Donatello Fenner, 22, was a ranking member of a violent east-side… (Handout courtesy Baltimore…)
It's safe to say that once Baltimore's police commissioner publicly names you as a "catalyst for violence" and says his officers will "try to keep very good track" of you, you're going to attract some attention from law enforcement. For nearly two years, Donatello Fenner attracted that kind of attention.
But what police saw as keeping close watch on a man they call a ranking member of the Young Gorilla Family - a gang that in 2007 helped pile 10 bodies in East Baltimore's Barclay neighborhood - his family saw as nothing more than preventing the father of three from escaping his troubled past.
So when Fenner, 22, was fatally shot Friday afternoon in an alley behind an elementary school in Charles Village, the aunt who raised him complained that police had prevented his redemption.
"He had hoped to turn his life around, and the police never gave him a chance," said the aunt, Shroyal Moore, speaking by phone from her rowhouse near Guilford Avenue and 22nd Street.
She described frequent police raids, car stops and arrests, all of which, she said, were designed to harass. Police said it was their way of keeping watch on a potentially violent young man.
Moore did say something that would probably get no disagreement: "His past caught up with him."
And it caught up in an unlikely and unnerving place for murder: in a wide alley, between the neatly kept back garages and parking pads of Charles Village rowhouses lining North Calvert Street and the back of Margaret Brent Elementary School, just steps from a playground and a small parking lot for teachers. Noise of children chatting over lunch and from classroom lessons spills into the alley.
School was out when the gunshots echoed through the neighborhood about 5 p.m. Friday. Residents' fears about a rare killing in a community where homeowners pay extra taxes for private security and street cleaning quickly eased when they learned from police that the victim had most likely been targeted and was not the victim of a random attack.
"This incident is likely isolated," said Walter Brown, who heads security for the Charles Village Community Benefits District. "My guess is the victim was led to this area."
If the police are correct, the waning drug war in Barclay made a sharp detour into Charles Village.
Monday night, just five blocks away in adjacent Remington, police raced to another shooting: a man killed in a car at Howard and 25th streets, the site of a planned $65 million residential and commercial development that is to include a Lowe's Home Center and a Walmart.
There's no word on whether the two shootings are related - police have not yet identified the victim from Howard Street. But back-to-back killings in neighborhoods not accustomed to such violence prompted Police Commissioner Frederick H. Bealefeld III to send an e-mail to his commanders Tuesday and remind them "to stay on top of it." His spokesman said the "proximity of the killings" has prompted "our own concerns."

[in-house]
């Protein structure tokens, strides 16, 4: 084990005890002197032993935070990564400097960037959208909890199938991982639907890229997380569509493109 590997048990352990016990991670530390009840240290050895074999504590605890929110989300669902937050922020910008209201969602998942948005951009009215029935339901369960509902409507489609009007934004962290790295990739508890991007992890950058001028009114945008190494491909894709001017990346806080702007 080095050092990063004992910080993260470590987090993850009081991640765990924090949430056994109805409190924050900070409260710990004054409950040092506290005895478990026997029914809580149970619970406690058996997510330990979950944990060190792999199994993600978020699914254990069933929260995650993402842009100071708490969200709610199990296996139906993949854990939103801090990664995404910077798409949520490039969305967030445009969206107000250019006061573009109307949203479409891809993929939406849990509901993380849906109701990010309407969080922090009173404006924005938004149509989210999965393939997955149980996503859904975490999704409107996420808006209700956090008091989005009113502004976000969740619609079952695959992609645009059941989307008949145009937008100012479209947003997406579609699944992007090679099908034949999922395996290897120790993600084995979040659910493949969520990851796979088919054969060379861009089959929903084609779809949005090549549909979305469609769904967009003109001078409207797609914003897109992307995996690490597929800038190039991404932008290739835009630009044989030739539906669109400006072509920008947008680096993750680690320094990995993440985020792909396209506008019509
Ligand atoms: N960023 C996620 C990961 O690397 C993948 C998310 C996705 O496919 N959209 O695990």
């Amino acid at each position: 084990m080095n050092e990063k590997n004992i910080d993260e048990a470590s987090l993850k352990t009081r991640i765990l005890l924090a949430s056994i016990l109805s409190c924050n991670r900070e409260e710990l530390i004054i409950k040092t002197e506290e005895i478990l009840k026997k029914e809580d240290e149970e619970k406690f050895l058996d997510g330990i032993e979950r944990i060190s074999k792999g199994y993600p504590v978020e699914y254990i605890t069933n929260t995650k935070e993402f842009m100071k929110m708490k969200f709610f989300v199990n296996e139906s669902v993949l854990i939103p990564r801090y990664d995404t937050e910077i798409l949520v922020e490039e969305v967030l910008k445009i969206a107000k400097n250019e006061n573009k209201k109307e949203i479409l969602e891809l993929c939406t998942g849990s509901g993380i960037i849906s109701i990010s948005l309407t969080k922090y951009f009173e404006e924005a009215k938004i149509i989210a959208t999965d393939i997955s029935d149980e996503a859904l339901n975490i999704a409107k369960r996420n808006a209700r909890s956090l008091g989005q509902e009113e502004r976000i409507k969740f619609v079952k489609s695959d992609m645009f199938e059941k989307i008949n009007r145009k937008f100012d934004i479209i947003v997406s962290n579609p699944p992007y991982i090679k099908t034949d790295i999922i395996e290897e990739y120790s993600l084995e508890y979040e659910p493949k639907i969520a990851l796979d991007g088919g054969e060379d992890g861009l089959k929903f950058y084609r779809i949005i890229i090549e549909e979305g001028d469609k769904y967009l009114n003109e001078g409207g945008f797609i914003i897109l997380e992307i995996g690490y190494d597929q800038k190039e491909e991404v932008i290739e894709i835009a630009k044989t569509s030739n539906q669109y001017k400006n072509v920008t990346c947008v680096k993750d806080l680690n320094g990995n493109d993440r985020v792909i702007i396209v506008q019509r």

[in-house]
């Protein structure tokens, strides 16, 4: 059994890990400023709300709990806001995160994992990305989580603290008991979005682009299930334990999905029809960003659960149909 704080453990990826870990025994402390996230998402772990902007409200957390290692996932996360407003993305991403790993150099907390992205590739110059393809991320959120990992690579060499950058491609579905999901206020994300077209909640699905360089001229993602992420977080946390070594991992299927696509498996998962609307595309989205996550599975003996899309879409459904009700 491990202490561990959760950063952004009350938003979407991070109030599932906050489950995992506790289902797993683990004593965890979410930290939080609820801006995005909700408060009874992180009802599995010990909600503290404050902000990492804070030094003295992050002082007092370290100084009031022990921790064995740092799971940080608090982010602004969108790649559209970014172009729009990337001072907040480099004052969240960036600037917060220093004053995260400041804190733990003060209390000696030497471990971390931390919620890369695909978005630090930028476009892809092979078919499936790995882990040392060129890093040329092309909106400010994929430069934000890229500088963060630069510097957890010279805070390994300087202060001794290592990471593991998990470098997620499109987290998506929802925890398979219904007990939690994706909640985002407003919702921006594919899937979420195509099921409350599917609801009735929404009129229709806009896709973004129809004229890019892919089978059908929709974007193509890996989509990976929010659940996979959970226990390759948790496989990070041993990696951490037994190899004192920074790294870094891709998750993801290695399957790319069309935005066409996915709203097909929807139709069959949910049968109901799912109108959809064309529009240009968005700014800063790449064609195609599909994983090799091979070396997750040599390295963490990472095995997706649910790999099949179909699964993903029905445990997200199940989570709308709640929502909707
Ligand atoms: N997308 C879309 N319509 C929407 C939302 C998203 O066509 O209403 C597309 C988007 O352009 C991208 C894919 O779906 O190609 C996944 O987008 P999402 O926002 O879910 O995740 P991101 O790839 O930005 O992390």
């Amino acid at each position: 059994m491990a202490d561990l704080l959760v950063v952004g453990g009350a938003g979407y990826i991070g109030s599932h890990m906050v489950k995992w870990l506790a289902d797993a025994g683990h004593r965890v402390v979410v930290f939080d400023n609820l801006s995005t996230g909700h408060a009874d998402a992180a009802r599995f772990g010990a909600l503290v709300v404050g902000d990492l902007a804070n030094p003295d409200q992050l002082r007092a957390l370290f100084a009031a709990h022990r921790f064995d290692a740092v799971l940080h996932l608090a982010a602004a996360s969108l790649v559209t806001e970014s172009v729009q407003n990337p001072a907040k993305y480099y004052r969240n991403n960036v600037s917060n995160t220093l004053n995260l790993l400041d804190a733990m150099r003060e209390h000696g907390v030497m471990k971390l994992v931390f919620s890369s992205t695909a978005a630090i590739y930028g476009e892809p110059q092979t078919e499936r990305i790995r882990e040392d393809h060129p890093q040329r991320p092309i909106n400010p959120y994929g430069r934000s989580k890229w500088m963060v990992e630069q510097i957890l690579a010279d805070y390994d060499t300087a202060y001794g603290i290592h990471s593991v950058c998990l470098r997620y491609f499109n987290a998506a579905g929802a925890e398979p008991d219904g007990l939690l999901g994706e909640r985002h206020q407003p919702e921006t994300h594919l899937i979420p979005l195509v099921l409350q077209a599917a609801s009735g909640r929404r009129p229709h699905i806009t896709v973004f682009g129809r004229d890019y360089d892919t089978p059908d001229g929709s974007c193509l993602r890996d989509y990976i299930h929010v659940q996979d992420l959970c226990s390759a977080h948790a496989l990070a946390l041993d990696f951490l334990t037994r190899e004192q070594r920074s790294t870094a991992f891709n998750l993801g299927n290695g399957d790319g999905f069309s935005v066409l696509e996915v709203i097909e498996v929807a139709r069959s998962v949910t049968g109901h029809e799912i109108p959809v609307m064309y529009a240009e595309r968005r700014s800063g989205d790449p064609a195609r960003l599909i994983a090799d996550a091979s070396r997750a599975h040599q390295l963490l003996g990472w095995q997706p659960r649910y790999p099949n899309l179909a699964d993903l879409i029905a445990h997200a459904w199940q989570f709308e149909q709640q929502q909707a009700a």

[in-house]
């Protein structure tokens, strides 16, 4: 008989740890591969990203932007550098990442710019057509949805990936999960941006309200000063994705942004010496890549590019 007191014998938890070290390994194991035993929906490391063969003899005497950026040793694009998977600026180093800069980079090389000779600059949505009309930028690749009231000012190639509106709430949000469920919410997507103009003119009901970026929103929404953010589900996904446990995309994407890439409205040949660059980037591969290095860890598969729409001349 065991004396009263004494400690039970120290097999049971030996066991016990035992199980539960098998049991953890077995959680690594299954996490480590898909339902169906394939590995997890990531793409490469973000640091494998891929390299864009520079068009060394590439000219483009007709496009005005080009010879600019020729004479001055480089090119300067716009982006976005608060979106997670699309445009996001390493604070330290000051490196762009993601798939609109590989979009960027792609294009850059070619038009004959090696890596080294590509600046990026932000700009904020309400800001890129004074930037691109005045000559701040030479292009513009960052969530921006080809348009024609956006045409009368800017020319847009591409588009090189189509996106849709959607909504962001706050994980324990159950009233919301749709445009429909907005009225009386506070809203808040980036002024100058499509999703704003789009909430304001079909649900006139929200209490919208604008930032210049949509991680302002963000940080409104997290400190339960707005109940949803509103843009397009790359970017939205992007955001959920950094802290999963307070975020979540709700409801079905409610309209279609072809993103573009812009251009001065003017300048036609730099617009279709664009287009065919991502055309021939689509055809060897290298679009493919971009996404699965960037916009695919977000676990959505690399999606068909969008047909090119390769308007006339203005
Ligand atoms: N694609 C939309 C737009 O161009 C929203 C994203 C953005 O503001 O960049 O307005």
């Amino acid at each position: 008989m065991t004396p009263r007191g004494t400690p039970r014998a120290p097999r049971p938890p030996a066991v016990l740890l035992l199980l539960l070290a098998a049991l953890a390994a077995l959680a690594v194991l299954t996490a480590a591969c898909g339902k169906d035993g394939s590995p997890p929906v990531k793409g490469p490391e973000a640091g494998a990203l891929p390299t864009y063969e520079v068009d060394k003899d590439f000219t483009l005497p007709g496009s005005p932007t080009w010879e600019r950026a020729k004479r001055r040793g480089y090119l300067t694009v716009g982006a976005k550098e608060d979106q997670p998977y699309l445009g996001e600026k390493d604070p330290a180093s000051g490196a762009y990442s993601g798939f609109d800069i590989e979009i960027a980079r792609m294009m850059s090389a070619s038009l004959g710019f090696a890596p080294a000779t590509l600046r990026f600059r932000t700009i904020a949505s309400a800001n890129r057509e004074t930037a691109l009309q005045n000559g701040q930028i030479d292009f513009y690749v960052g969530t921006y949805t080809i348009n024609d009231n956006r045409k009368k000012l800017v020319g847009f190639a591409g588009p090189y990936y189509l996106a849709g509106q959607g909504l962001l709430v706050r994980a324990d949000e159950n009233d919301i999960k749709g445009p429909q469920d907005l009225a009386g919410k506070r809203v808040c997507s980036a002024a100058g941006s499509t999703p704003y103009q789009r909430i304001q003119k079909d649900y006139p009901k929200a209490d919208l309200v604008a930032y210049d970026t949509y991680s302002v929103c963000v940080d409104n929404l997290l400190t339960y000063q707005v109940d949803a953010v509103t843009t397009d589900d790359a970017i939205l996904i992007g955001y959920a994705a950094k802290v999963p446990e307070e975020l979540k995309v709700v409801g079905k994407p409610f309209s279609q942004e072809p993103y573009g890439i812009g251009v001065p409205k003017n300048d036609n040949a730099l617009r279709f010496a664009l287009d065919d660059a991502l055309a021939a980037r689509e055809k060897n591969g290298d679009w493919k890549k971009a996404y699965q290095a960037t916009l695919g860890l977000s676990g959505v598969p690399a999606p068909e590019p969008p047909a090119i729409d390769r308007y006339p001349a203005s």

Police make no apologies for keeping an eye on Fenner. It's part of their efforts to identify the next suspect or victim of murder, and make sure that every misstep is noted and acted upon. After the 2007 killings in Barclay, which focused attention on how violent and organized Baltimore gangs had become, only three shooting deaths have occurred there in the past two years.
Bealefeld singled out Fenner during a news conference because Fenner had been among six people arrested in the 2008 shooting of a witness whose testimony helped send a man to prison for 40 years for a killing in 2000 on Barclay Street.
Police called it a gang-sanctioned hit. They wrote in court papers that Fenner had been "observed leading the gang meeting discussing the sanction against the victim" shortly before that man was lured into an alley and shot once in the head and twice more as he tried to run away. Prosecutors later dropped attempted-murder charges against Fenner. A trial is pending against the man police said pulled the trigger, as well as an accomplice.
Fenner's aunt, Moore, said her nephew earned his high school equivalency certificate during the year he spent in jail - time she said he served because of flimsy evidence from an overheard conversation later relayed to police. Fenner had one conviction. It was for gun possession in 2007, for which he served nine months in prison, and then returned to jail for two years for violating the terms of his probation.
Moore said he had two guns to protect himself shortly after his 17-year-old cousin, Victor Fenner, a sophomore at the Baltimore Talent Development high school, was fatally shot three times in the head while walking to a birthday party at his grandmother's house. The teenager's killing at the hands of masked gunmen was noted prominently in a USA Today article chronicling the city school for at-risk students.
The guns were a mistake, the aunt said, "but that doesn't make him a notorious gang leader. He's notorious for what? How? If the police commissioner is going to come out and make statements like that, he's got to back them up. They need to stop lying."
Moore denied that her nephew was connected to a gang. She said that he found God while he was locked up and that he spent time wandering his old neighborhood telling kids to get off the drug corners. He talked about college. "He told them that they'd get nowhere," she said.
But authorities aren't so quick to call Fenner reformed. At the time of his death, he had a pending case of assault against a police officer, and he had just shed his electronic home-monitoring device in February.
It's evidence, they say, that Fenner deserved their scrutiny. It's evidence, his aunt says, that the young man "never got a chance to live up to his full potential."